It depends on the province; I am Chinese by race/ethnicity. But I am Australian by nationality. My ancestor’s province is the “fu Chew/Fu Zhou”福洲, province and this province as its closer to the river and the sea, the cuisine has a lot of seafoods.

    By the way, many of the good Chinese restaurants in Belgium are held by Taiwanese people. Maybe that is why it is different from other Chinese ? Yet, I'd say that the cooking style is closer to Cantonese. No dim sum, no jiaozi, no men, no Imperial cuisine...
    The 'Mac Lam' restaurant mentioned above is very different in style from all the other Chinese in belgium, and contrarily to the others, the owner are not settled (2nd generation) immigrants, but temporary Chinese staff, most of whom speak only Chinese. Does anybody know what Chinese dialect does the word 'Mac Lam' come from ? It sounds more Vietnamese to me, but they don't have Vietnamese food at all... Probably Cantonese then (Mak Lam, I guess).
    No dim sums are Cantonese cuisine, Taiwanese have their own cuisine and I don't think their cuisine is close to the Cantonese at all. An example of the Taiwanese food is this shredded fried pork food that has been stir fried with wheat flour and sugar. You eat it with rice or bread I don’t know the exact translation but the Chinese word for it is肉鬆 Rou Song. The Taiwanese likes to put that in their version of sushi. Taiwanese food should be closer to Fujian Province 福建.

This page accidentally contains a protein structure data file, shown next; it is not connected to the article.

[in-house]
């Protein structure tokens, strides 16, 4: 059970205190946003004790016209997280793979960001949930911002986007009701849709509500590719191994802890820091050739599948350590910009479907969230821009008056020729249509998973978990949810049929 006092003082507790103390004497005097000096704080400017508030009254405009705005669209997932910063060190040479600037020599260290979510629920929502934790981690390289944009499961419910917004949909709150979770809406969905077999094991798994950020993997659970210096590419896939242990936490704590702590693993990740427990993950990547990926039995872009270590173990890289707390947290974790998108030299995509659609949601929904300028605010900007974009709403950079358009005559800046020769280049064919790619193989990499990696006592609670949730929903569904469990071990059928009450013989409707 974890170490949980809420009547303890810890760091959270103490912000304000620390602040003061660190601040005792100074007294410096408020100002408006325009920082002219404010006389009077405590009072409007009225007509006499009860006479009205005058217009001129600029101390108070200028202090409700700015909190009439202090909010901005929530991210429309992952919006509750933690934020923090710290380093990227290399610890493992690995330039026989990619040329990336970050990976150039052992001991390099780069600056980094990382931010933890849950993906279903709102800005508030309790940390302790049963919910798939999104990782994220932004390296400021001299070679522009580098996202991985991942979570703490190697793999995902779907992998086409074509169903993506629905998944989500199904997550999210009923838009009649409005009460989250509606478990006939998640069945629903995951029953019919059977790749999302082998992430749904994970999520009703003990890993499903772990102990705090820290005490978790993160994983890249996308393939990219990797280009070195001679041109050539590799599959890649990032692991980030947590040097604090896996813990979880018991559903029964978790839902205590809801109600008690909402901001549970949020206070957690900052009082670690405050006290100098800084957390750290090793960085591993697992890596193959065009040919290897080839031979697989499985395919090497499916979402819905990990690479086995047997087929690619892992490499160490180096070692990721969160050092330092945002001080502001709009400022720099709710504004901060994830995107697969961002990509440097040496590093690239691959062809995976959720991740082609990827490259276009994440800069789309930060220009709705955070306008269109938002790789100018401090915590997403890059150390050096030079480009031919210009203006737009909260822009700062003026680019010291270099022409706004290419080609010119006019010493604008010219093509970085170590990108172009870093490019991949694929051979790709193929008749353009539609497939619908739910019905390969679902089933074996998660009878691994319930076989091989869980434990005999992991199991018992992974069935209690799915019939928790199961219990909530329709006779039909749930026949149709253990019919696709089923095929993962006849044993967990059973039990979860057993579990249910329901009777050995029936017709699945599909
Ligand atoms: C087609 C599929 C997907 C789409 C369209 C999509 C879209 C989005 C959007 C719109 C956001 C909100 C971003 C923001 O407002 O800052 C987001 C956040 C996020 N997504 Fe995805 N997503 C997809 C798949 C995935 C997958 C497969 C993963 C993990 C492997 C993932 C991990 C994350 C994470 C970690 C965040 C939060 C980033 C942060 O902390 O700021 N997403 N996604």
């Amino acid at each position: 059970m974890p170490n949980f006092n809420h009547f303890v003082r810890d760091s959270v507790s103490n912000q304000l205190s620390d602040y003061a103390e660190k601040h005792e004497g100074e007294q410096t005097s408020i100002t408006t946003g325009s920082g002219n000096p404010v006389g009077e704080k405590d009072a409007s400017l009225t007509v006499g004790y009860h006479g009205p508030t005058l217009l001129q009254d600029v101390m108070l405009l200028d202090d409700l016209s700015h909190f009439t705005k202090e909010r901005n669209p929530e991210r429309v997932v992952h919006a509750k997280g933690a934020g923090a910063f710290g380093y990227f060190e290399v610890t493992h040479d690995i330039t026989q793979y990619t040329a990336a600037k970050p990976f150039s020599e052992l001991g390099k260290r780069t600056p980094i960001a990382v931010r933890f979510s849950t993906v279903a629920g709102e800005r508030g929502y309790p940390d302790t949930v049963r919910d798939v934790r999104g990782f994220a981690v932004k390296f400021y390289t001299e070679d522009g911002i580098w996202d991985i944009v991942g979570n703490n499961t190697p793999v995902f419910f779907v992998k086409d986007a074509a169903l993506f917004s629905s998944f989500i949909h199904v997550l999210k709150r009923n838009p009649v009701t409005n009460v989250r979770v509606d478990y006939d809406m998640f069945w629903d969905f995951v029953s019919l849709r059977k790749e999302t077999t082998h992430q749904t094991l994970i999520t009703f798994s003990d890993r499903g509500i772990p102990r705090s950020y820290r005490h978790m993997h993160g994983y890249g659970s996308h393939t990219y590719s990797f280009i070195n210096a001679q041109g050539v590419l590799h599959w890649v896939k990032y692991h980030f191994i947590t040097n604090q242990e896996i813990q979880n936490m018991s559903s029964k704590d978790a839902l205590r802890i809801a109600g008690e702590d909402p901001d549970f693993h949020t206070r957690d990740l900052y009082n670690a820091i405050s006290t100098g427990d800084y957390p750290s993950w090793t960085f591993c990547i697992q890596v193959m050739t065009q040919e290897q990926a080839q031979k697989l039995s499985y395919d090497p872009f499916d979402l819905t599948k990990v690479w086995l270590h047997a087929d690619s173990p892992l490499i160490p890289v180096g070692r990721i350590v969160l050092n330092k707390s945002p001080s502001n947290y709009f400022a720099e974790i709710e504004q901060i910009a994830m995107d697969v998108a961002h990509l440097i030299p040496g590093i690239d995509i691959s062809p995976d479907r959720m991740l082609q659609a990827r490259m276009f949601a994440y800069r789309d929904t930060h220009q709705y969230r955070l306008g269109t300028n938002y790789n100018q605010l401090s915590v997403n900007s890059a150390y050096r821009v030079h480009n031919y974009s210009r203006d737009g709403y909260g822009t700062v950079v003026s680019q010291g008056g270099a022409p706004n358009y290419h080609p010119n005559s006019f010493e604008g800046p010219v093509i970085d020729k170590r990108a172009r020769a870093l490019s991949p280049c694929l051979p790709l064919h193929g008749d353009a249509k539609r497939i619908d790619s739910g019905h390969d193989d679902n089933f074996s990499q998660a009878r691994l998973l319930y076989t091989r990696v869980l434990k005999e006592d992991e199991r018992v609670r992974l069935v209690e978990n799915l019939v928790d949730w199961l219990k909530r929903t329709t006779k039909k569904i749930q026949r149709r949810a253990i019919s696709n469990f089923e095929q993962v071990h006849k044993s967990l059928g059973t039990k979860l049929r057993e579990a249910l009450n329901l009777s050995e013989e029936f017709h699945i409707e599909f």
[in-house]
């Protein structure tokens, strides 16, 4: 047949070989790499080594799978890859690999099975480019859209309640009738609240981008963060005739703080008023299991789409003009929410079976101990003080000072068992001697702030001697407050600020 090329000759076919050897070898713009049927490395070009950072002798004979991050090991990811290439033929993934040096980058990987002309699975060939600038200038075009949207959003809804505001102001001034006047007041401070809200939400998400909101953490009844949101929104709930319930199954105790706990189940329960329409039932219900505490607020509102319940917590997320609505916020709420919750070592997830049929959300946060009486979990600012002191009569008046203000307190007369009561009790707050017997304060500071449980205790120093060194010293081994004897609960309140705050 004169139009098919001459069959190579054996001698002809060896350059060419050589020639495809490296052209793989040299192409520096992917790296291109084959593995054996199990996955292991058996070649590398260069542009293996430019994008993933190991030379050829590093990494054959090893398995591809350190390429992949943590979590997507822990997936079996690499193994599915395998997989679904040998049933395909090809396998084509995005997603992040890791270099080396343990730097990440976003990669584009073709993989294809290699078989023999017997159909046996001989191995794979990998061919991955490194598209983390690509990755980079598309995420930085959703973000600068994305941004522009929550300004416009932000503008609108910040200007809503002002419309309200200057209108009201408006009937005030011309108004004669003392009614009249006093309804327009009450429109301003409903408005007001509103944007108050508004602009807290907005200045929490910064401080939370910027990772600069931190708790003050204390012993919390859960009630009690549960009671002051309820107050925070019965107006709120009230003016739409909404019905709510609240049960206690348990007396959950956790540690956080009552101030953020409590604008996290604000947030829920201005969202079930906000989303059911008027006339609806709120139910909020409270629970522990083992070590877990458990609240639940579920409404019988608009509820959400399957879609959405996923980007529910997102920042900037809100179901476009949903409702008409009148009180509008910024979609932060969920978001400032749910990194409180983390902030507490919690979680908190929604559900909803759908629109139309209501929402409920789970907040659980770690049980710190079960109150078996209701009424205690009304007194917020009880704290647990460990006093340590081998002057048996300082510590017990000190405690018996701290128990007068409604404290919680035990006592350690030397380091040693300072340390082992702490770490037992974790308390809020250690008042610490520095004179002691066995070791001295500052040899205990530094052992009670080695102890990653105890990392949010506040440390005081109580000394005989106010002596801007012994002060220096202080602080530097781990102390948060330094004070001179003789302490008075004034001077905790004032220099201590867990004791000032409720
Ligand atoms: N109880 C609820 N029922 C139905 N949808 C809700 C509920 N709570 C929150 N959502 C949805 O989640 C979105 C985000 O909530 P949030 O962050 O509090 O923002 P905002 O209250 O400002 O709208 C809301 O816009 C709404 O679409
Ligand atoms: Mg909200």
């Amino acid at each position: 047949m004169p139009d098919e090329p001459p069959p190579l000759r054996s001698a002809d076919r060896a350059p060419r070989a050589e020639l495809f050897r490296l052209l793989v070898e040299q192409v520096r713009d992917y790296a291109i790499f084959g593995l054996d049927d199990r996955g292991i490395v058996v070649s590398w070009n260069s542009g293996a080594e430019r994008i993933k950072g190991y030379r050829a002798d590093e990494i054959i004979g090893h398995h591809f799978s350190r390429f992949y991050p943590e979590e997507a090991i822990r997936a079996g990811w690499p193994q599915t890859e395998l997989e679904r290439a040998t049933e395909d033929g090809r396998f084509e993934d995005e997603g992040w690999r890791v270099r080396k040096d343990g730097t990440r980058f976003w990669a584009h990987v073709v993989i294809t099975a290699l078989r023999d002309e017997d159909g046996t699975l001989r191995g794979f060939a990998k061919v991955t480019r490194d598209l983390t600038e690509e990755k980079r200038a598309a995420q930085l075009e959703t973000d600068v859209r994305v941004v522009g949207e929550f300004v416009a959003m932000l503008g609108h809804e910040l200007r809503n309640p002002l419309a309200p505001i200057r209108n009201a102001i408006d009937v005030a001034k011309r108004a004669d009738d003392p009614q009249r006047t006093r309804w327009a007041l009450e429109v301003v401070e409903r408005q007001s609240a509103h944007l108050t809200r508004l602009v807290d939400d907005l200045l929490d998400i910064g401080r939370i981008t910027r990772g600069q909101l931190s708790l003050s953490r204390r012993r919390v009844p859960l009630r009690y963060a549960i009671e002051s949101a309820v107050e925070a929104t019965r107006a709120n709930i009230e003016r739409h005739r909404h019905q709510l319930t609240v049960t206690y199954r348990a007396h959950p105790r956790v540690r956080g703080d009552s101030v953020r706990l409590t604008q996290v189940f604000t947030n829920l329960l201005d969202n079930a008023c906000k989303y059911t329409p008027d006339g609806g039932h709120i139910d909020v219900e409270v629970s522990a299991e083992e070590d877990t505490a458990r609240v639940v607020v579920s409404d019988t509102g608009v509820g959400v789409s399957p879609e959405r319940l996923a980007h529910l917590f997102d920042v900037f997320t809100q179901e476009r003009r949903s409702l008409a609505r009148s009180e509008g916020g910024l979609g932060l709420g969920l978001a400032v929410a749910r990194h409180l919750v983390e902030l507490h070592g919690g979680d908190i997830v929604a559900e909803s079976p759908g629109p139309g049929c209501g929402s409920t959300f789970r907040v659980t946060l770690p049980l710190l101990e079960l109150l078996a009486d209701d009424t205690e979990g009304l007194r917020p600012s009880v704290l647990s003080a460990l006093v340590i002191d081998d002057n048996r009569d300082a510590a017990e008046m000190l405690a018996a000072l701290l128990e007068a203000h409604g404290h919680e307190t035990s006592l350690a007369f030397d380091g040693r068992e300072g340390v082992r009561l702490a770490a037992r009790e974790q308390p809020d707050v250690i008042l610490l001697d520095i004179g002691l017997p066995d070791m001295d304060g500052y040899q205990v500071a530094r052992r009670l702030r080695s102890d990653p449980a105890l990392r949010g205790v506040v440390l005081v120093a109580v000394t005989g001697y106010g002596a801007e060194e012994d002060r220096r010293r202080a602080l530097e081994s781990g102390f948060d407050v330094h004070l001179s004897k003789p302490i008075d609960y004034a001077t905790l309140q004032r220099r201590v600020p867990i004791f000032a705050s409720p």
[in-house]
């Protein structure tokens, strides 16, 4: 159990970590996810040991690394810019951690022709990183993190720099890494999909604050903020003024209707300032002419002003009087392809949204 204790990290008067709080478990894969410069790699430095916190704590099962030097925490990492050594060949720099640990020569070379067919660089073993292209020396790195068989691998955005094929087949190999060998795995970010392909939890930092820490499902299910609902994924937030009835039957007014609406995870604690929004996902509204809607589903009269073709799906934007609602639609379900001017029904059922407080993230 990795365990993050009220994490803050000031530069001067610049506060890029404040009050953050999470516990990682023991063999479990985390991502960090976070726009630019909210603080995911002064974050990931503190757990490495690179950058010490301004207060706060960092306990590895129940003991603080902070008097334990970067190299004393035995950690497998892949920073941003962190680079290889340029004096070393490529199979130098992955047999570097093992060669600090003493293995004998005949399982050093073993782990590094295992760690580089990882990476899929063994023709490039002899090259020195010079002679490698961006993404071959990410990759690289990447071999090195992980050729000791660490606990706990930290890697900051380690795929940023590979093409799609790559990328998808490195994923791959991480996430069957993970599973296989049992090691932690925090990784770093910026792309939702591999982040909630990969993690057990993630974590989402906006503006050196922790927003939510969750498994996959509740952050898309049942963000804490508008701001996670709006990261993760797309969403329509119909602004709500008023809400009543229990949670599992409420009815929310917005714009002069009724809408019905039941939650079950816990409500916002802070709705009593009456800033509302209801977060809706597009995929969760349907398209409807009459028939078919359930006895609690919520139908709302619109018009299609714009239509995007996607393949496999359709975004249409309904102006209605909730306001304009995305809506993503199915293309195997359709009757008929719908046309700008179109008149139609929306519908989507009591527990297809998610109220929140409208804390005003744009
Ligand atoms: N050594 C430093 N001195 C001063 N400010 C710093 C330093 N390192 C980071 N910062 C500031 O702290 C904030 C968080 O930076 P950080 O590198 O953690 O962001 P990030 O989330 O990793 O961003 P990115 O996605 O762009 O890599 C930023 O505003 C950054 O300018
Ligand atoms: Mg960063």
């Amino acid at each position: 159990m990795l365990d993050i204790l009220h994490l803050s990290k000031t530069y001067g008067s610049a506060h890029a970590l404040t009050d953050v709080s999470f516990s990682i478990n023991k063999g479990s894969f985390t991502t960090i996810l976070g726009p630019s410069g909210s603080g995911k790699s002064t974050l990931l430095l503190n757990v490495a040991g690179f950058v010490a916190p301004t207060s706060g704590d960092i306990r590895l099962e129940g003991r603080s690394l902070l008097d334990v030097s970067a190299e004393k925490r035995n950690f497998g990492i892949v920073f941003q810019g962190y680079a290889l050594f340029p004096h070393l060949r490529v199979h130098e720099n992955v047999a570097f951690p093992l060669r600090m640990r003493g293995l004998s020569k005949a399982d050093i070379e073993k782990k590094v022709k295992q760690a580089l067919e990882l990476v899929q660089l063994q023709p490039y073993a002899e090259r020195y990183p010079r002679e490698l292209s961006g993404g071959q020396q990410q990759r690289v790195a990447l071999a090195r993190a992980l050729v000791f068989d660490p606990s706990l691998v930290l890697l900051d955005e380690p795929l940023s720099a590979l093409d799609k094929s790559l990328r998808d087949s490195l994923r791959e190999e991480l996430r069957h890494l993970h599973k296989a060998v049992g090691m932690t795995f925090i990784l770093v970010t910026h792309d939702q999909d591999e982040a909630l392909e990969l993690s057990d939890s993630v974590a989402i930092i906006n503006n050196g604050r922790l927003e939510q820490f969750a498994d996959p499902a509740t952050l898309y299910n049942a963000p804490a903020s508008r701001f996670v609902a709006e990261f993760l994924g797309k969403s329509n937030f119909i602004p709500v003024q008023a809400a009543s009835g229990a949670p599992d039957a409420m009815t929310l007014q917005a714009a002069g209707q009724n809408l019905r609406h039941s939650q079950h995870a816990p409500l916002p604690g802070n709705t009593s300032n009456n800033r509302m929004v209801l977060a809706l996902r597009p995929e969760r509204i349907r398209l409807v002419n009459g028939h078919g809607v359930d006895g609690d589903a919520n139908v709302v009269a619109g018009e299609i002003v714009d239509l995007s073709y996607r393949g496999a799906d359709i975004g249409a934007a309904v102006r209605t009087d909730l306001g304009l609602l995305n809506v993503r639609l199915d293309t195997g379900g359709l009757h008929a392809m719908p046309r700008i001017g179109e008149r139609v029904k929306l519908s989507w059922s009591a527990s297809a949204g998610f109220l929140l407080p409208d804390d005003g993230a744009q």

Last edited by Minty; Feb 28, 2006 at 00:16.

  3. #28
    Angel of Life Kara_Nari's Avatar
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    This is great! My first time to wander into the Chinese forum!
    Im going to China next month for my birthday and was a bit worried about the food, because im not a big fan of chinese food... but you guys all made it sound rather tasty!
    If the bread is as good as the japanese bread (i.e: better than korean bread), I think I will eat lots of that hahaha.

    However, I do have to ask... did you sometimes get served up things that still look like the animal it was made from? Im thinking of the nightmares I might have should I see a chicken head looking up at me from my soup... or something like that... I dont even like the little fishy eyes in my dishes here.

    Sounds like Shanghai food is good, which is handy coz thats where im going, and I will be with a friend, so im sure I wont be too disappointed.

    Rock Lee... Korean food is good! Because you are accustomed to spicy food I wouldnt think you would have any problems. I found my favourite little Po Jang Macha (street vendor) just the other day serving the best ever ddok bokki ( rice cakes, with deep fried veges/fish/egg/whatever you want, drowned in a red spicy sauce mmmm), my favourite now is Kimchi Jjigae which is pretty much like kimuchi nabe... however it could be an aquired taste, but I have eaten it for years. Or JaeYook Bokkum... fried spicy pork yummy! I had really good Korean food in NZ, but you do have to look around to find one that suits your pallette, however in Korea I have had terrible korean food too, best place is the cheap cheap cheap everywhere restaurant, honestly its a chain that has more than I would think a city in U.S would have McD's. 60 dishes on the menu, so you can be as fussy as you like, get full and spend less than $5. Bargain haha.

    Kara-Nari Smarty-Pants Wiz-Girl of the Southern Pacific Queen of Communication and International Arbitration and Diplomatic Solutions to Hairy Territorial Issues Her Majesty the Empress コクネ・ you quite rightly deserve the title for your individuality !

  4. #29
    Angel of Life Kara_Nari's Avatar
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    By the way if you happen to be in Korea, that restaurants name isnt actually 'cheap cheap everywhere restaruant' thats just what it is... the name is: Kimbab Chun Guk (Kimbab heaven) kimbab is the equivalent of sushi roll in Japan.